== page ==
Microservices Part Two: Making the Jump
So, you’ve got some big projects in the pipeline that need to be scalable, flexible and quick to develop. After reading our blog post, you’ve decided that adopting a microservices architecture pattern is the best way forward. Here are four things to keep in mind while making the jump:
Setting up a microservices architecture for the first time is a huge task. Before the production stage, the architecture needs to be established in a productive way. It must allow developers to quickly and reliably build and test code later down the line. Interactions between each individual microservice are heavy and distributed. So, make sure your system is highly observable and traceable from the beginning. Management can also be tricky to get right. So, a strong DevOps, automation and collaboration culture will go a long way.
If you’re not starting from scratch, be aware that migrating from a monolith architecture isn’t easy. This is due to the amount of code and the way important processes with distinct responsibilities are mixed and tied together within a monolith architecture. It’s likely that you’ll want to keep the software up and running during migration. This can make extracting processes and flows very challenging. It’s important to make sure you keep these extractions organized. You must always test that the new service is behaving the same as the legacy one.
For complex processes with a lot of business logic, we have found Domain Drive Design techniques particularly useful. These help you to better understand your Domain and split it in a bounded context to facilitate the process of responsibility segregation. In turn, this leads to a better microservices ecosystem definition.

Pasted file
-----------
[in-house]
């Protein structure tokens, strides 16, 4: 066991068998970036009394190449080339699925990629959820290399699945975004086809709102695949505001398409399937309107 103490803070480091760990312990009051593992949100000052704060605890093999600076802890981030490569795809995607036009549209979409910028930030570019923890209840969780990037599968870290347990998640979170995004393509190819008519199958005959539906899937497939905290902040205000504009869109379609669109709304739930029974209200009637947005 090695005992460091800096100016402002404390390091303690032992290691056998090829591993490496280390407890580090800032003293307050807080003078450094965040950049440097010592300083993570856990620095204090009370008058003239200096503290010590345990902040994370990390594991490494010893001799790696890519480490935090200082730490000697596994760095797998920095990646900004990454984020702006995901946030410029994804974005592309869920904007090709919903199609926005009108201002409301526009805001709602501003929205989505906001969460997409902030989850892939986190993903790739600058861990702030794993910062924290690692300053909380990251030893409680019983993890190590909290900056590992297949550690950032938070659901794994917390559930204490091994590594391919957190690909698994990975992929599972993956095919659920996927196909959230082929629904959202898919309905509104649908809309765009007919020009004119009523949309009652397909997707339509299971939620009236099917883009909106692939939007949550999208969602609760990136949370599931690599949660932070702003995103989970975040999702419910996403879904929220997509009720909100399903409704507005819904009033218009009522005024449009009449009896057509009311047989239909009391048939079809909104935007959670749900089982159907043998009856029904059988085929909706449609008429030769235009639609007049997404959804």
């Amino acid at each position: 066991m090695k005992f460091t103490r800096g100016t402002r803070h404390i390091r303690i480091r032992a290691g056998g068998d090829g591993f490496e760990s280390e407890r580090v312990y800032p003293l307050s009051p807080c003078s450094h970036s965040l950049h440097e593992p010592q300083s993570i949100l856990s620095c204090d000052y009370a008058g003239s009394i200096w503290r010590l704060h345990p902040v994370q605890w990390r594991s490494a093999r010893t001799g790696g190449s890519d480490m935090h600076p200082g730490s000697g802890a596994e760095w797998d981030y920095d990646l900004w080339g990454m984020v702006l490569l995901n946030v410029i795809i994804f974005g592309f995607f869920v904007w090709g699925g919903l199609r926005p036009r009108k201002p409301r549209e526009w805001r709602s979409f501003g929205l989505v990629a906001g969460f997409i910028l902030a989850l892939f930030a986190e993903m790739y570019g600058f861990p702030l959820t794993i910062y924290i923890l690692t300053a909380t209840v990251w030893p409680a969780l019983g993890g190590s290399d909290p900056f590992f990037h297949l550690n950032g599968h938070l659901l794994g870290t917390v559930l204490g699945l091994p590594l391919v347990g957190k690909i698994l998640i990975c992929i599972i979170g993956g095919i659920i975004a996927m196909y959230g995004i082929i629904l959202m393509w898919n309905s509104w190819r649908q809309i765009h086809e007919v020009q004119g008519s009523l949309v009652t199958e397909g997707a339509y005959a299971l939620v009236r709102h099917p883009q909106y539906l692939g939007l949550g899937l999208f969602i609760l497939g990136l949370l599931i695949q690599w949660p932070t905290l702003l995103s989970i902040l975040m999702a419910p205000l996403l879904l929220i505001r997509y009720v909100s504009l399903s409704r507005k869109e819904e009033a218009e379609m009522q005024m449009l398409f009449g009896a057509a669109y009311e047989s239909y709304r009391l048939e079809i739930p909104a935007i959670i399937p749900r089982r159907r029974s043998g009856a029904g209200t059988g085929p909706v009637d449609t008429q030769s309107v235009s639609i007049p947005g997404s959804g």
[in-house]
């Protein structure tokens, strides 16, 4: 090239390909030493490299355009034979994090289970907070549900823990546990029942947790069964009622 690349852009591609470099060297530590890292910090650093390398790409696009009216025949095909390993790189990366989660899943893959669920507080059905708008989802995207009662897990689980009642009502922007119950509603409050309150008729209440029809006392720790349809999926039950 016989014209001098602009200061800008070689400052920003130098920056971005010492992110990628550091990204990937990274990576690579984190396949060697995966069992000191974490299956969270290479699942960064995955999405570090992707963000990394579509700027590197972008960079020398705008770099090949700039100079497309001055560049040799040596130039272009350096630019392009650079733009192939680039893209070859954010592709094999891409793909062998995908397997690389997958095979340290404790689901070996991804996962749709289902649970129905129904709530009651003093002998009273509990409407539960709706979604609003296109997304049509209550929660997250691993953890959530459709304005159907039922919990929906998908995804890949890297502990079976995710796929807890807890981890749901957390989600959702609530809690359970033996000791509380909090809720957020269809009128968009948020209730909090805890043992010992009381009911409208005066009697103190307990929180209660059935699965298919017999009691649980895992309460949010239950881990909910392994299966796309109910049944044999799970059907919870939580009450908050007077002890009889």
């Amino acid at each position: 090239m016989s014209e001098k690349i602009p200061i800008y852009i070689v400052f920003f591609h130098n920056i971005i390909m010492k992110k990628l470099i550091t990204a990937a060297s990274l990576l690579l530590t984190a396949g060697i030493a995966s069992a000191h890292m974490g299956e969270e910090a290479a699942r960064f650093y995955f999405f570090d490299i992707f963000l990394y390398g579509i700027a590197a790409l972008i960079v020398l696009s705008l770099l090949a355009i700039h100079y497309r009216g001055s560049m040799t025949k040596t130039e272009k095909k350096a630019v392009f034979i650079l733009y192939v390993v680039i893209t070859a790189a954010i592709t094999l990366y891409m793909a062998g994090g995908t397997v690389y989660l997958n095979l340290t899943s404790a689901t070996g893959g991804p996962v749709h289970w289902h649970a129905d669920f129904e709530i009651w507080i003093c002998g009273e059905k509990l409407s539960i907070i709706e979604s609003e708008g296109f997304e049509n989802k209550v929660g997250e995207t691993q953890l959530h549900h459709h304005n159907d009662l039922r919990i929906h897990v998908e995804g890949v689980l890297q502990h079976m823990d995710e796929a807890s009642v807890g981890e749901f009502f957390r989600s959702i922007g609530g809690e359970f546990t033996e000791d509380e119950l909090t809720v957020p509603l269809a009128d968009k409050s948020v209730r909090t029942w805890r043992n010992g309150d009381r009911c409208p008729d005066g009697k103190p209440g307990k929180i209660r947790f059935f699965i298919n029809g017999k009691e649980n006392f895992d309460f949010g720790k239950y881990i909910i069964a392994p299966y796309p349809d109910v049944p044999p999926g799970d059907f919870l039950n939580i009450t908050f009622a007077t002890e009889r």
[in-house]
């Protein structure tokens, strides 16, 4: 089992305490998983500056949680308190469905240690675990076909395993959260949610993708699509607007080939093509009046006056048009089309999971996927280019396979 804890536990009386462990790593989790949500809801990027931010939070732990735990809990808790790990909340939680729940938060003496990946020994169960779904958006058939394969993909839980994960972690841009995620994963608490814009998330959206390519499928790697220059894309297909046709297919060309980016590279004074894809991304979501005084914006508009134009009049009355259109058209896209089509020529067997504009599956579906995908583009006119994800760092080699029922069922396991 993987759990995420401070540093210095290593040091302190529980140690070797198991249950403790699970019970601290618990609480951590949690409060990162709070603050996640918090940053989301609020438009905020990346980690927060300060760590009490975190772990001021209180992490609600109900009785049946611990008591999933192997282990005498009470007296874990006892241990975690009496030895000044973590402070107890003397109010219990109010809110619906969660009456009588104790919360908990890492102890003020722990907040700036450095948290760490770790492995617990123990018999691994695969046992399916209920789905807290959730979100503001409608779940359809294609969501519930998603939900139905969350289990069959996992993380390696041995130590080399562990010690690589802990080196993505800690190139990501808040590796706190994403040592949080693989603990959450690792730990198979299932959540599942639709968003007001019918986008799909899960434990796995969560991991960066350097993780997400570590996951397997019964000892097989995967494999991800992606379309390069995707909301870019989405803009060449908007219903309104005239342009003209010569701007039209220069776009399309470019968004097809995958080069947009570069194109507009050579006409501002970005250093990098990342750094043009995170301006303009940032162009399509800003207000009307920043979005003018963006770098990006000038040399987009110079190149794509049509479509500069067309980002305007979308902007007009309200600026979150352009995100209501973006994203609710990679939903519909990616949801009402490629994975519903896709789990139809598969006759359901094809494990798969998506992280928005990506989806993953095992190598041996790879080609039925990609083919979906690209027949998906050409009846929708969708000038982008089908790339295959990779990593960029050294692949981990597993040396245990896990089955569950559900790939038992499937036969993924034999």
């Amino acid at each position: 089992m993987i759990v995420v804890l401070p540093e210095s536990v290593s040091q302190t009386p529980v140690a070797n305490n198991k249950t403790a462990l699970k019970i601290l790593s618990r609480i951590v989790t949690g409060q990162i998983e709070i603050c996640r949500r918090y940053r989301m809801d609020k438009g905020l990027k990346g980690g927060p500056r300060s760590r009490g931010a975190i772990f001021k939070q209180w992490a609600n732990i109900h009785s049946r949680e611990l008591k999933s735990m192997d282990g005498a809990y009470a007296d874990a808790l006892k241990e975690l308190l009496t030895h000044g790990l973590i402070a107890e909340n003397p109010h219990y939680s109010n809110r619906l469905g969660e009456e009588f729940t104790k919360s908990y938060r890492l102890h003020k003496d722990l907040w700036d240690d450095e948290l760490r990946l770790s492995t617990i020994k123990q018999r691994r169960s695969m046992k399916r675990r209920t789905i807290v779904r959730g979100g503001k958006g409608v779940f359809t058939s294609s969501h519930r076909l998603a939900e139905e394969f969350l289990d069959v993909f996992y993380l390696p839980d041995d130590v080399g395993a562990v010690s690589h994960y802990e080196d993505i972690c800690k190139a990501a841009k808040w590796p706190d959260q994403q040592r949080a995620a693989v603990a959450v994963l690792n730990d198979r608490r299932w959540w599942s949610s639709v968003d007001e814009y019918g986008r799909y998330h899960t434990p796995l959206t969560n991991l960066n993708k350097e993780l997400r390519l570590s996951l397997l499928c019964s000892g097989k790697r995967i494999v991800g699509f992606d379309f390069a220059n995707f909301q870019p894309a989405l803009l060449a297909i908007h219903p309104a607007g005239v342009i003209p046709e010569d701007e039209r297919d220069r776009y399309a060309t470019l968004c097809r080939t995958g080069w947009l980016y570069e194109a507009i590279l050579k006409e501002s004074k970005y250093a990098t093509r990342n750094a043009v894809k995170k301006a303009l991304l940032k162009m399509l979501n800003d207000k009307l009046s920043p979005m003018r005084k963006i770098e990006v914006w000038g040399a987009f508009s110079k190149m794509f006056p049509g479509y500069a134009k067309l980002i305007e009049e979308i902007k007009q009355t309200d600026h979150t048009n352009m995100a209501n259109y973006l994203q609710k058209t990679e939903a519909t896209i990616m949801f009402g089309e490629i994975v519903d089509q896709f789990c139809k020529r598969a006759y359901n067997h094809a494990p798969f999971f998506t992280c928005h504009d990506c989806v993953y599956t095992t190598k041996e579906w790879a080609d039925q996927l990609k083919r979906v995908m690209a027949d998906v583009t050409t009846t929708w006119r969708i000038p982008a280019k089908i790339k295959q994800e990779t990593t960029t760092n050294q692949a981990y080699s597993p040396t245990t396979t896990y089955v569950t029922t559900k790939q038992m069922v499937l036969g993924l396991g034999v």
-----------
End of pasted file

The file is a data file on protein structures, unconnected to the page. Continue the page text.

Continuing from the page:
Just like implementation and migration, testing microservices also takes a lot more work compared to single applications. The approach is just the same. It starts with acceptance tests and writing code with unit and integration tests. The reason it’s more work is because this must be done for each microservice in an isolated environment. Then, contract and component testing must be carried out to ensure interactions with other services are working.
4. Going Serverless
Serverless architectures have had some big hype in recent years, but they’re not ready to support the kind of complex business logic integration found in a full microservices approach. However, they are useful for a single process that needs to be parallelized, or a task that will be executed extensively, so going serverless can work well for an isolated service within your microservice ecosystem.
As you can see, making the jump to a microservices architecture is no easy feat. But the benefits of this approach are too powerful to ignore. The demand for rapid scalability, speed to market and agile flexibility is being driven by growing user expectations, emerging technological advancements and the need to stay competitive. For these reasons, microservices should definitely become an architecture pattern that you have at your disposal. The key is to get better at identifying which projects are worth the expertise and work that’s required to establish them and consider the long term implications of limiting your project by a monolithic approach.
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